Sadiq Khan says that there is a way for Labour to lead a move to remain in the European Union, but only if there were a fresh vote on the issue.
If the party were to commit to the issue in a manifesto or hold a second referendum, that would be a legitimate way to stop Brexit, the London mayor has suggested.
“For it to have credibility with the British public, there would have to be a Labour manifesto offer, because the public would say, not unreasonably, ‘Hold on a sec, we voted to leave and you’re now sticking two fingers up at us’,” he said to The Guardian.
“You’d have to spell out, in black and white, what we’d do if we won the general election. What could trump the referendum result is us having a manifesto offer saying, we would not leave the EU, or we would have a second referendum.”
His intervention comes after a week of debate within the party on the possibility of staying in the single market after Brexit. Jeremy Corbyn last weekend said he as prime minister would take the country out of the trading bloc, but others later in the week suggested this was still a possible option in Labour’s plans, including Keir Starmer, John McDonnell and Diane Abbott. Welsh first minister Carwyn Jones urged a rejection of the “nationalist Brexit” on offer from the Tories and instead pursuing a move to stay in the single market.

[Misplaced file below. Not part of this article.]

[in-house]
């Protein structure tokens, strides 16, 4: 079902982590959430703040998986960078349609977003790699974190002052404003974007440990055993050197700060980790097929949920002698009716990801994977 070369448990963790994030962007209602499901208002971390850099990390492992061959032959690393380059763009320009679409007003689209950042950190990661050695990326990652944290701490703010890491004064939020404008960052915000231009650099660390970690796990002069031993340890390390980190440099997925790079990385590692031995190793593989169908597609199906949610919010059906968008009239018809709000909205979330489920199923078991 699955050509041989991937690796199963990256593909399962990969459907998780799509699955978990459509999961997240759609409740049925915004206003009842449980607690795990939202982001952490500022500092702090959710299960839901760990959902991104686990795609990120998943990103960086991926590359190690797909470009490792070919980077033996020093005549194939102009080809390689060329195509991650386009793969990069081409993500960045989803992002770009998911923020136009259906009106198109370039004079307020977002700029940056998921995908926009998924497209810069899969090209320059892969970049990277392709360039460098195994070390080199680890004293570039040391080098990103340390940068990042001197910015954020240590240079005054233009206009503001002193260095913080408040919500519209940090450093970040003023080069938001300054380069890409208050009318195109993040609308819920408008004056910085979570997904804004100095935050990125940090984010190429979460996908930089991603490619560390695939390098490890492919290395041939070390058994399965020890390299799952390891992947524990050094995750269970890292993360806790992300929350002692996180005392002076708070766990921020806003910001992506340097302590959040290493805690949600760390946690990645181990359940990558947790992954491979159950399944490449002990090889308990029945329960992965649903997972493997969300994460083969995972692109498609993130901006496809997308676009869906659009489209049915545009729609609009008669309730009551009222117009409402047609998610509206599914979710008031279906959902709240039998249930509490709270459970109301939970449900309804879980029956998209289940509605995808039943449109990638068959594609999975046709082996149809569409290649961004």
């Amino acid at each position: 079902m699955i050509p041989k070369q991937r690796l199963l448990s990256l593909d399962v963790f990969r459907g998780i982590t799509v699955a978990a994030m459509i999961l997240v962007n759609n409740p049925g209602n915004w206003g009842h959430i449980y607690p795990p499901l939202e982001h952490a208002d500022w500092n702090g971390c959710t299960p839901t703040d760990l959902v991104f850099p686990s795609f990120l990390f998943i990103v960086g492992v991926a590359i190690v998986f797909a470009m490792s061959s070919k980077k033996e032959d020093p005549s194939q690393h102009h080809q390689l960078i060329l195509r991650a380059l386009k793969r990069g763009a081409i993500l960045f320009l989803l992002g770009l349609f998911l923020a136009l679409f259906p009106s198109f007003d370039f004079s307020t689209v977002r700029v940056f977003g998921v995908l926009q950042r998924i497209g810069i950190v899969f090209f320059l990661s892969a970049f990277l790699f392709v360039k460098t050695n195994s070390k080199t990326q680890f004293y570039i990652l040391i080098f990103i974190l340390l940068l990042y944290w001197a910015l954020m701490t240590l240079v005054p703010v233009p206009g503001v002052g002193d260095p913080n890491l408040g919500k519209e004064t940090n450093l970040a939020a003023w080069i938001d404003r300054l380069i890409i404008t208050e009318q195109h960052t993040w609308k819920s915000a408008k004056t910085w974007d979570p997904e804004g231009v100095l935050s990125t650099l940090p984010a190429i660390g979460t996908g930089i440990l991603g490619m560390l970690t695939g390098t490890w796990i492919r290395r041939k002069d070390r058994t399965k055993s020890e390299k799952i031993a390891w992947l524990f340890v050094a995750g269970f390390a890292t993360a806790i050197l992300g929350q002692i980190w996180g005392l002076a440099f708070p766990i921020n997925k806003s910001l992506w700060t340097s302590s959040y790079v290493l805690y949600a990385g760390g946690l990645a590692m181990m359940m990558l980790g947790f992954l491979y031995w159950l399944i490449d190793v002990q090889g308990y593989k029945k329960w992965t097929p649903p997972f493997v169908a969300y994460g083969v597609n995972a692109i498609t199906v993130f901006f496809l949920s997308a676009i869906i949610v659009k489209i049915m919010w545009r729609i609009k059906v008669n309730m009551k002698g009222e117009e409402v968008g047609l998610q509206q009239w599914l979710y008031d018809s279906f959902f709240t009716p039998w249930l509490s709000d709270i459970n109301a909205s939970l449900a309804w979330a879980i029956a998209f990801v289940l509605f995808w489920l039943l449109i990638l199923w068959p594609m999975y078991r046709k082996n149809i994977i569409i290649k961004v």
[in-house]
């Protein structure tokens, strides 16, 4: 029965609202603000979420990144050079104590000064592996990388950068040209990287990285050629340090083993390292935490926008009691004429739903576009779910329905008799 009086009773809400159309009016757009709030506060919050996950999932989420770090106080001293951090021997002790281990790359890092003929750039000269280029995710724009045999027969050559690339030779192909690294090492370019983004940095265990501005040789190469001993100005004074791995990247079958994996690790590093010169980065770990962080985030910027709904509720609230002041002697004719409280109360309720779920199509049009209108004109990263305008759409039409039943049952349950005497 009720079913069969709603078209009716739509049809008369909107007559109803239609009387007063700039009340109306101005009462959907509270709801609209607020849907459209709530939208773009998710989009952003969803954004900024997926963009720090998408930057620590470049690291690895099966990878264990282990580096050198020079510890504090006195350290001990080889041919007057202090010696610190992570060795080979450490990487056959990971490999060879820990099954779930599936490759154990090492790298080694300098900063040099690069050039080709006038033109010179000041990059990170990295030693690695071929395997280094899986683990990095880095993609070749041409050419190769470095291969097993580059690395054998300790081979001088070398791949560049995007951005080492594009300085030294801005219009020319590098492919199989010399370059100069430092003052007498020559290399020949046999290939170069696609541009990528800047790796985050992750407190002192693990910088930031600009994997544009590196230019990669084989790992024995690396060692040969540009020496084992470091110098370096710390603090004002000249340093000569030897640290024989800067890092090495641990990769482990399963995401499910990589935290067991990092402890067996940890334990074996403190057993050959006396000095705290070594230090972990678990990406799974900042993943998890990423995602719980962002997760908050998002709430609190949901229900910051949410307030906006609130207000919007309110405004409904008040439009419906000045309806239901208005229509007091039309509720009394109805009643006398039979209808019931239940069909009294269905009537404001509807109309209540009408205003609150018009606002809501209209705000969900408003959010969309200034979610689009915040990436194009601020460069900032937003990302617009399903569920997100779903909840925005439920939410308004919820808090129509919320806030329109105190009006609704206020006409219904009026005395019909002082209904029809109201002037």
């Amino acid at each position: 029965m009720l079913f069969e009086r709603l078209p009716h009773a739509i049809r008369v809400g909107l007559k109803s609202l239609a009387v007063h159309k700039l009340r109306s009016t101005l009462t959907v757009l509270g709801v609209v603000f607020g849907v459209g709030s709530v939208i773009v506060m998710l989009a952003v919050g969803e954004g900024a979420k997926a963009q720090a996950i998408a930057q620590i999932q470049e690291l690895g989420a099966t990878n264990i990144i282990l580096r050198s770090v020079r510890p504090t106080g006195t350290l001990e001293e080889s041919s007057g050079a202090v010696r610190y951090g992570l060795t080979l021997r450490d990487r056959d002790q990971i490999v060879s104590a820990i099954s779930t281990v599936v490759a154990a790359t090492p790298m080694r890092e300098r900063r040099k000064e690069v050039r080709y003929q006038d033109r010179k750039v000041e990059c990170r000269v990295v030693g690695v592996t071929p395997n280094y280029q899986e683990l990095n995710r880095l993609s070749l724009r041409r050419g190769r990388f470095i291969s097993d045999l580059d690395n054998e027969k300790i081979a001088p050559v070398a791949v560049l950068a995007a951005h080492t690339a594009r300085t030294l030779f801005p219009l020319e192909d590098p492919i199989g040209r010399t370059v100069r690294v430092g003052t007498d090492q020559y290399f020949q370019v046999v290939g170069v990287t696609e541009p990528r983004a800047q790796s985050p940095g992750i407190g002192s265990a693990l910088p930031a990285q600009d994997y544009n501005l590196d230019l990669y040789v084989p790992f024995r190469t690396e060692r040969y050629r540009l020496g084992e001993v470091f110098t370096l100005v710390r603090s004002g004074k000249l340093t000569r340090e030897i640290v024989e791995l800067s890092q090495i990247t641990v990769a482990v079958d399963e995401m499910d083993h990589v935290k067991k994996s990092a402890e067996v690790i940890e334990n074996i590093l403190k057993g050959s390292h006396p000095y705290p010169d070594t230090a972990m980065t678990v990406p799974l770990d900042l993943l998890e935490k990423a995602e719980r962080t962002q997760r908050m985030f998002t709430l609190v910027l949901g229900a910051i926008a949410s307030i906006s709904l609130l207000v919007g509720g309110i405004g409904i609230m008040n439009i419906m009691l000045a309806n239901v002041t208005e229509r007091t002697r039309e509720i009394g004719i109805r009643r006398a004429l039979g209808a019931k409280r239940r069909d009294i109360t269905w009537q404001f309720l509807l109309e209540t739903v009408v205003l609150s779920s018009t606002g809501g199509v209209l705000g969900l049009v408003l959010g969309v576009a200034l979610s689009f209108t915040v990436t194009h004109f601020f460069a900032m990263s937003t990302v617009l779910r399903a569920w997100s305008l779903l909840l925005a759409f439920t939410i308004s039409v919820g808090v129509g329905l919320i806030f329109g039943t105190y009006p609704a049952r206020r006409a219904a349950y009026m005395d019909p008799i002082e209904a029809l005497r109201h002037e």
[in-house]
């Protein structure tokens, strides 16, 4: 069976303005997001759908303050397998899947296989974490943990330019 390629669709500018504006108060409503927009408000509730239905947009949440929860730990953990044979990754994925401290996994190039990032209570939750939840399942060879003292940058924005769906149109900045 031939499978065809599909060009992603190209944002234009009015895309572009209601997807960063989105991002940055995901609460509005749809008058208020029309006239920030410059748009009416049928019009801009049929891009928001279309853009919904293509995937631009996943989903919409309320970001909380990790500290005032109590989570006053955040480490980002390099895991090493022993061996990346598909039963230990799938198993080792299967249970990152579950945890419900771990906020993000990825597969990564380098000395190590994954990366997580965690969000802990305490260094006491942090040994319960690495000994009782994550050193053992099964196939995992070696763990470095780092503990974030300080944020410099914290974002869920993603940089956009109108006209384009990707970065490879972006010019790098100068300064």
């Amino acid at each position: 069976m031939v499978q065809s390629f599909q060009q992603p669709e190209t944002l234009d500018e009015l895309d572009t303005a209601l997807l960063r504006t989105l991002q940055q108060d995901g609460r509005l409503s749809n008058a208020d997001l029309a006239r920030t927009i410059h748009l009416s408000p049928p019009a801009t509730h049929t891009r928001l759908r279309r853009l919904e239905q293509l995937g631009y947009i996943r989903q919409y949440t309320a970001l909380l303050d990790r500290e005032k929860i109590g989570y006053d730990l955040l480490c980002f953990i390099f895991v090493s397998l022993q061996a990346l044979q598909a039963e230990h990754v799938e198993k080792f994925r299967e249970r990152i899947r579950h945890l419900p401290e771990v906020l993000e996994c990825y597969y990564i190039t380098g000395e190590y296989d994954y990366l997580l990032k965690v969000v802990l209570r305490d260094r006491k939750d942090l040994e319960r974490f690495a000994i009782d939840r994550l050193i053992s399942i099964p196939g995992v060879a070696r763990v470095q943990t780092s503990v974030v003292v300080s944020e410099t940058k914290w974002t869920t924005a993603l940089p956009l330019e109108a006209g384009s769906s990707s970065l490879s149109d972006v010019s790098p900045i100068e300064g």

Meanwhile, Angela Rayner said in an interview with The Guardian that there is “absolutely no way you can disrespect the way the people voted.”
“If it was a popular thing on the streets of Britain, there could be another referendum, but until the general public has a change of heart, we’re going to exit Europe,” the shadow education secretary added.
“The public can make their feelings clear, and there can be a groundswell for it. Politicians are political animals; they’re savvy. That’s why most of them are saying they respect the vote. But MPs haven’t changed their mind on Brexit. Most of them are weeping. They want to stay in Europe because they think this is going to be really damaging. If I got a feeling in my constituency that the public wanted to remain, I’d say: ‘Brake!’”